This is a list.
But of what? Any guesses?
It's a sample of all of the people, places and things that Donald Trump has either sued or threatened to sue in the last couple of decades. In case you're wondering, the Eastern Pequots...over there on the right...that's a Native American tribe with less than a thousand members.
No one is safe from the long arm of justice. If Donald Trump feels like you have wronged him, he will fight the good fight, no matter the economics.
And that leads me to my first point.
There are two types of people in the world: those like Donald Trump who can afford to stand up for themselves in any case, and everyone else, people like you and me, to whom the constraints of rational economics apply. People to whom rational economics apply cannot afford to pursue justice when the stakes are below a certain dollar threshold. That threshold is about $2,500.
Here's why. At stakes of $2,500 or below, it's hard for you to justify hiring an attorney to solve your legal problem for you. It's also hard for you to justify putting in the leg work to try doing it yourself, because, not only is your time worth something too, but if you have no legal training, you can't be confident that you would actually achieve the outcome you desire. Therefore, when the amount of money at stake in a dispute is $2,500 or less, most consumers just walk away--not Donald Trump, of course, but you and I are different than Donald Trump.
Joshua Kubicki of The Legal Transformation Institute estimates that...
Let's focus on the consumer segment for a minute. I estimate that the average US consumer household walks away from about $2,000-$3,000 every year that they are otherwise entitled to claim for some legal reason. Most people don't pay attention to how often buyer's remorse occurs in the wake of their own purchases, much less add up all of the abandoned compensation each moment of buyer's remorse signals.
I will deconstruct that $2,000-3,000 estimate a bit.
Here is just one example, and it's one with which I am extremely familiar. When we were still in beta, validating some of the core Veeto concepts, we focused on a single use-case. For three years, in fact, we focused on it. That use-case was people who wished to get out of cell phone contracts.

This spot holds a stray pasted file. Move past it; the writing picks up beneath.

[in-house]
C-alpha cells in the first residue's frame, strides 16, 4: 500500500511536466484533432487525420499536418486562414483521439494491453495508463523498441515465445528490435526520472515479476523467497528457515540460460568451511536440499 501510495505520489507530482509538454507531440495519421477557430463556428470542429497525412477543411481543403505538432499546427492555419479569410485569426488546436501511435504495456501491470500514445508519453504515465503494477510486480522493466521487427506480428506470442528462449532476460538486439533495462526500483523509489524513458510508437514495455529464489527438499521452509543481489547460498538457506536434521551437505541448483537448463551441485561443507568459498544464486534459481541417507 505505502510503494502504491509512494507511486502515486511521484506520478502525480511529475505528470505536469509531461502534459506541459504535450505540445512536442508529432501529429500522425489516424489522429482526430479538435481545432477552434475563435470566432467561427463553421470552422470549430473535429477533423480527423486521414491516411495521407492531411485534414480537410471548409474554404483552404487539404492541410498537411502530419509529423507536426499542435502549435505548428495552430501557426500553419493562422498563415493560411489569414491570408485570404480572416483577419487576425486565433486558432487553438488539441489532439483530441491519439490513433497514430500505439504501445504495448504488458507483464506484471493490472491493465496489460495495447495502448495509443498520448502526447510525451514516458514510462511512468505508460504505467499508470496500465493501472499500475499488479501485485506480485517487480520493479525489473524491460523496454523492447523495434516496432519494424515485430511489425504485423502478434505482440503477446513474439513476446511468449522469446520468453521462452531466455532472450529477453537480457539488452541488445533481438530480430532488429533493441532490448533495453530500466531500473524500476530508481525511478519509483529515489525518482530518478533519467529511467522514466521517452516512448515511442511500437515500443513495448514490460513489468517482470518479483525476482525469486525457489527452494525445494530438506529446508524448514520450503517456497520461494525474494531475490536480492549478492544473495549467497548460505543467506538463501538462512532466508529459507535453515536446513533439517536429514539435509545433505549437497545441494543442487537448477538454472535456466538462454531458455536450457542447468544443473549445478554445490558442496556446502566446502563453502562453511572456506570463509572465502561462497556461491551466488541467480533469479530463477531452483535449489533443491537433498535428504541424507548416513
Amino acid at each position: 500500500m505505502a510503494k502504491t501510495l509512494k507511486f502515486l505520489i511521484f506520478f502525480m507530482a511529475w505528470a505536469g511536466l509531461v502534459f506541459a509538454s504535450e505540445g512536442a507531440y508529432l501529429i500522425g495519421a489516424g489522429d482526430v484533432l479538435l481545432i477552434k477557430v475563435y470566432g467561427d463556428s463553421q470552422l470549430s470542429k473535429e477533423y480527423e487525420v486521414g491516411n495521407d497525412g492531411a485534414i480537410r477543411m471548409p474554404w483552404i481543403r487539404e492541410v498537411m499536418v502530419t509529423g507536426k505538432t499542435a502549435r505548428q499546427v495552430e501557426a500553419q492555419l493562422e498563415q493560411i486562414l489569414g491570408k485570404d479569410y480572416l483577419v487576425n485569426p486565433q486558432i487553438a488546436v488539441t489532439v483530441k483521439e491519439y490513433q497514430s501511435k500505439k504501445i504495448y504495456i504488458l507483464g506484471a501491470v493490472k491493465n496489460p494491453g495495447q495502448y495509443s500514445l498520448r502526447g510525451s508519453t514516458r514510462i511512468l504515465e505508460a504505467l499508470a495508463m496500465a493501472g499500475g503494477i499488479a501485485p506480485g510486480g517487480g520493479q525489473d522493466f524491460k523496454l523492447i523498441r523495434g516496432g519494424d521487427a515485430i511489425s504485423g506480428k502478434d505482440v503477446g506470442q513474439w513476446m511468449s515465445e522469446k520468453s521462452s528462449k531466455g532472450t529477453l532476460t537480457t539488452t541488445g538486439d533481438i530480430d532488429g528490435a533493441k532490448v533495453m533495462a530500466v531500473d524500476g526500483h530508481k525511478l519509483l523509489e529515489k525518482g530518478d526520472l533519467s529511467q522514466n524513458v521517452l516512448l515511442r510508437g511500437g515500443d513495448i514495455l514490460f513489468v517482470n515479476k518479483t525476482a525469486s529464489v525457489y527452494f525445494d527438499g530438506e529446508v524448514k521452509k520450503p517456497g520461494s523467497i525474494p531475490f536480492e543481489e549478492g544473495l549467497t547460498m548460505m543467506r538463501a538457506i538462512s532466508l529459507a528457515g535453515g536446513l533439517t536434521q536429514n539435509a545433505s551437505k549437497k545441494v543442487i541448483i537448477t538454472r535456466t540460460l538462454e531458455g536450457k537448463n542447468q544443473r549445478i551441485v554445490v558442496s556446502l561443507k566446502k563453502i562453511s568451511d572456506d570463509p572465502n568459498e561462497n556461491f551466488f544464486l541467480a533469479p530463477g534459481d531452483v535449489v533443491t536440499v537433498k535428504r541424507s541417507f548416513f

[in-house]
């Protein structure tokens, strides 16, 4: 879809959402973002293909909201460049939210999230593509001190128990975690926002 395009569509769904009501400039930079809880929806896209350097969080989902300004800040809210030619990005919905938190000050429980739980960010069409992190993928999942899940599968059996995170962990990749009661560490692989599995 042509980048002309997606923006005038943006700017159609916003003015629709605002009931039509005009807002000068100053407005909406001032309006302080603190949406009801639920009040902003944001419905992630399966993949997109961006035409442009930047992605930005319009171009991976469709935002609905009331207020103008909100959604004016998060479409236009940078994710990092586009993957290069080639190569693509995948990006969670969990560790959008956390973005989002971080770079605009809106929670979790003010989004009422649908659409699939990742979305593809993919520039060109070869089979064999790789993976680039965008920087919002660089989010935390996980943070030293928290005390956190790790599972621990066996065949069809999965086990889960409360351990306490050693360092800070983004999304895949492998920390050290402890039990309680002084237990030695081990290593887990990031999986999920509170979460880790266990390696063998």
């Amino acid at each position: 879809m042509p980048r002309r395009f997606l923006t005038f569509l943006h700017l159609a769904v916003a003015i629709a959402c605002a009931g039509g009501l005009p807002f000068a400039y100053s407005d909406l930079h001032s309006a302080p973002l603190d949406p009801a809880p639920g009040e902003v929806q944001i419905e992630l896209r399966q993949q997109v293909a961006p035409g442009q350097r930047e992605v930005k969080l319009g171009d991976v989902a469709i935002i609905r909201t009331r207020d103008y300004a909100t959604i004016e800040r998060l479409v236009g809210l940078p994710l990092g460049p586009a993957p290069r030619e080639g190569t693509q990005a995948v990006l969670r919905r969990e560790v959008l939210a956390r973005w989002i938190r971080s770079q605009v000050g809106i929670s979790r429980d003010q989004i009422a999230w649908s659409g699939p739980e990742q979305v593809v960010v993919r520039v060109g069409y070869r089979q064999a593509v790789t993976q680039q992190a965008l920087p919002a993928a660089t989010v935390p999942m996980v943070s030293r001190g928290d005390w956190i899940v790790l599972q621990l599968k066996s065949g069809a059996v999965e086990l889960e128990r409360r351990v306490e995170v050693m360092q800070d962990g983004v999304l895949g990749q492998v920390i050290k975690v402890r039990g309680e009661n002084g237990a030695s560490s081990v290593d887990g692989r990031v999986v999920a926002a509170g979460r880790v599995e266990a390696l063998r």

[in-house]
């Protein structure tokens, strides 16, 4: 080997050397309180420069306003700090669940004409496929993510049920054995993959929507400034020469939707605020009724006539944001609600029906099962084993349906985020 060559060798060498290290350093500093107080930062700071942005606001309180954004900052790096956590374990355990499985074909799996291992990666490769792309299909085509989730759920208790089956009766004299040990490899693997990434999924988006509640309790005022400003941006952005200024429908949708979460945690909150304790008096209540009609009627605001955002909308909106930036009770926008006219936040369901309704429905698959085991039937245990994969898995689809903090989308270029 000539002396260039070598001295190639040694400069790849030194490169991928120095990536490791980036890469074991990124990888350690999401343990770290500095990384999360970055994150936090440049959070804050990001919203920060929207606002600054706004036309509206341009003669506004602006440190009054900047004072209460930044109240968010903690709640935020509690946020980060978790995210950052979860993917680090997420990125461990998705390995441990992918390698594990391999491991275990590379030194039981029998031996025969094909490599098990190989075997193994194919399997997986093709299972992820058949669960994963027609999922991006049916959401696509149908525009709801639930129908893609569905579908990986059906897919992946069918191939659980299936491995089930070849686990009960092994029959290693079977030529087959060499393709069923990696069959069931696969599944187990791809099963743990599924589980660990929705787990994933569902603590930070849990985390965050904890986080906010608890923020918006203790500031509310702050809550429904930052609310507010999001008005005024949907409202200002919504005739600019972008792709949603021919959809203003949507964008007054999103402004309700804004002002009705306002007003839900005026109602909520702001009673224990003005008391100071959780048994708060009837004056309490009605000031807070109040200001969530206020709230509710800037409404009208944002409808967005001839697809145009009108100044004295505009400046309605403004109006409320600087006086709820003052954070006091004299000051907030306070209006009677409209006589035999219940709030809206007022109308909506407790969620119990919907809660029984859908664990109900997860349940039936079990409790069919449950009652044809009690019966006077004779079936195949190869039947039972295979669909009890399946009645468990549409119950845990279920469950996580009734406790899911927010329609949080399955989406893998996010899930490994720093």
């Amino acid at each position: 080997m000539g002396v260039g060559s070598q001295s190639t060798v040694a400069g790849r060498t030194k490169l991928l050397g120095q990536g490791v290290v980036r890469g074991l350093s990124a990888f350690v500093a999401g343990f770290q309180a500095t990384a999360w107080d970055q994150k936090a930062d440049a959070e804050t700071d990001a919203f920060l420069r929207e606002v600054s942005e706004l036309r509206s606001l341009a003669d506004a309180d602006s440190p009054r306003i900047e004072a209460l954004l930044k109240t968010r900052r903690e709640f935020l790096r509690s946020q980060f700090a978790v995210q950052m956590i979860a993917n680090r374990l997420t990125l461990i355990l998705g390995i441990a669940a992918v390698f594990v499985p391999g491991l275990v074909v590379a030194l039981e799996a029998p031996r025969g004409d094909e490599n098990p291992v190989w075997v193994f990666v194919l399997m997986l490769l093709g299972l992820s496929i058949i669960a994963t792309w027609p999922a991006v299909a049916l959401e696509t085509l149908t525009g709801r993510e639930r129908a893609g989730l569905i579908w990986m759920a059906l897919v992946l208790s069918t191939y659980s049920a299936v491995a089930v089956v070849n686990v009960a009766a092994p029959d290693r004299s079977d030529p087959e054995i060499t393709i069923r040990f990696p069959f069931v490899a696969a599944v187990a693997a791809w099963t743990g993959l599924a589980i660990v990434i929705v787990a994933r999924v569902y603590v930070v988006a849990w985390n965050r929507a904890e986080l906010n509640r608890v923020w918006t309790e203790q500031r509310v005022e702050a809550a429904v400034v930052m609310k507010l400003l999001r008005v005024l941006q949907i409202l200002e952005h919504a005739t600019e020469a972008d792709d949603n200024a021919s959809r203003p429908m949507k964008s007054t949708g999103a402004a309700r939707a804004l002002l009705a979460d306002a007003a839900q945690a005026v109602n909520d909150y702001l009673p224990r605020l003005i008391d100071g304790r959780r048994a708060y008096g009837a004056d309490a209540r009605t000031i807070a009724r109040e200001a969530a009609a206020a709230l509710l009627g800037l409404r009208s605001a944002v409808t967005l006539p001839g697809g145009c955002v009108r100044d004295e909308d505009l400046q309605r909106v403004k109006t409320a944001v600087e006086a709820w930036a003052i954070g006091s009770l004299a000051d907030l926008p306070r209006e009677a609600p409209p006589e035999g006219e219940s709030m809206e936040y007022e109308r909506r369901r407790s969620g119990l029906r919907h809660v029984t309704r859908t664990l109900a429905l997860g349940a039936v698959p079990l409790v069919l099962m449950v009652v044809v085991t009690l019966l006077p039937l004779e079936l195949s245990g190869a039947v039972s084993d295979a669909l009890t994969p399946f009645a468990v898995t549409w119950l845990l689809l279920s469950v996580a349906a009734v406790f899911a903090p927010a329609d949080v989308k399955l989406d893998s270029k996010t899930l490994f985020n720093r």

The average amount of money we helped people claim and win was about $650, which, by itself would account for 22%-33% of that estimate. The remaining 70%-80% consists largely of other legal events that many people might not even think of as legal events: things like $10 and $20, small-ticket purchases for things like groceries and cleaning products and other mundane necessaries. If you own a house and are thus responsible for maintaining everything in it and around it, then it becomes much easier to imagine how a given consumer household could hit $2,000-$3,000 estimate in a single year.
Veeto is not for Donald Trump.
Veeto is for you and me. It's for my mom and my neighbor, for my best friend and my hair-dresser (for clarity, my mom is not my best friend, and she does not live next to me or cut my hair; those are each different people). It's for people who have no choice but to make rational financial decisions, people who know what the sting of financial unfairness feels like when you can't afford to pursue compensation that you know you are equitably entitled to. Veeto is for anyone who has ever said, "it's not worth it," right before you walked away from justice.
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